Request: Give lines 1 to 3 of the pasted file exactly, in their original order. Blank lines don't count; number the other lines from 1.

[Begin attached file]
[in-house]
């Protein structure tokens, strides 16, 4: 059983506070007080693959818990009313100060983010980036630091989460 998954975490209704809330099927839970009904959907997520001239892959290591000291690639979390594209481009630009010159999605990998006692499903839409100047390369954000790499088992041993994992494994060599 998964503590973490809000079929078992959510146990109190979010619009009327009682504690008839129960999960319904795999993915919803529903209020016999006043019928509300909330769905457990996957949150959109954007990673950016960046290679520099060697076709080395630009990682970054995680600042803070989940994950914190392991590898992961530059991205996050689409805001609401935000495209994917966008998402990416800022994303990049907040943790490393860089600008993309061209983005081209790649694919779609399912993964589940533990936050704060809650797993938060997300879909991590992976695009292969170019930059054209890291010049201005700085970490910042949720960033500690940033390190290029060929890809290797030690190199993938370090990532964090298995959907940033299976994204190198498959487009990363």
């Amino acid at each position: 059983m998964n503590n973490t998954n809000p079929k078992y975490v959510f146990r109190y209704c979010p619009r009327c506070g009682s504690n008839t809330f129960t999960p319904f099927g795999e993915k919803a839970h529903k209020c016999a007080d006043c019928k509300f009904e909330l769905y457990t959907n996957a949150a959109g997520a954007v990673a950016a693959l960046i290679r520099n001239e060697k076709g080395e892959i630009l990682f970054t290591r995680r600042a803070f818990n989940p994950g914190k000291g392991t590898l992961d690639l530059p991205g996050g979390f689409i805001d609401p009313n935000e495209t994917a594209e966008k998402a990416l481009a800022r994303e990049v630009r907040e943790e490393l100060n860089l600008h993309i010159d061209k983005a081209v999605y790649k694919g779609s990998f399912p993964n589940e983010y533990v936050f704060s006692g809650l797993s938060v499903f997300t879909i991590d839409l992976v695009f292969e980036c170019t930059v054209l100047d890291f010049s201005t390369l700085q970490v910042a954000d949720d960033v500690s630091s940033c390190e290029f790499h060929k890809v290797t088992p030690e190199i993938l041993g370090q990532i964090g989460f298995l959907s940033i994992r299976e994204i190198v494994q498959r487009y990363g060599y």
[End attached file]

[in-house]
């Protein structure tokens, strides 16, 4: 059983506070007080693959818990009313100060983010980036630091989460 998954975490209704809330099927839970009904959907997520001239892959290591000291690639979390594209481009630009010159999605990998006692499903839409100047390369954000790499088992041993994992494994060599 998964503590973490809000079929078992959510146990109190979010619009009327009682504690008839129960999960319904795999993915919803529903209020016999006043019928509300909330769905457990996957949150959109954007990673950016960046290679520099060697076709080395630009990682970054995680600042803070989940994950914190392991590898992961530059991205996050689409805001609401935000495209994917966008998402990416800022994303990049907040943790490393860089600008993309061209983005081209790649694919779609399912993964589940533990936050704060809650797993938060997300879909991590992976695009292969170019930059054209890291010049201005700085970490910042949720960033500690940033390190290029060929890809290797030690190199993938370090990532964090298995959907940033299976994204190198498959487009990363």
């Amino acid at each position: 059983m998964n503590n973490t998954n809000p079929k078992y975490v959510f146990r109190y209704c979010p619009r009327c506070g009682s504690n008839t809330f129960t999960p319904f099927g795999e993915k919803a839970h529903k209020c016999a007080d006043c019928k509300f009904e909330l769905y457990t959907n996957a949150a959109g997520a954007v990673a950016a693959l960046i290679r520099n001239e060697k076709g080395e892959i630009l990682f970054t290591r995680r600042a803070f818990n989940p994950g914190k000291g392991t590898l992961d690639l530059p991205g996050g979390f689409i805001d609401p009313n935000e495209t994917a594209e966008k998402a990416l481009a800022r994303e990049v630009r907040e943790e490393l100060n860089l600008h993309i010159d061209k983005a081209v999605y790649k694919g779609s990998f399912p993964n589940e983010y533990v936050f704060s006692g809650l797993s938060v499903f997300t879909i991590d839409l992976v695009f292969e980036c170019t930059v054209l100047d890291f010049s201005t390369l700085q970490v910042a954000d949720d960033v500690s630091s940033c390190e290029f790499h060929k890809v290797t088992p030690e190199i993938l041993g370090q990532i964090g989460f298995l959907s940033i994992r299976e994204i190198v494994q498959r487009y990363g060599y």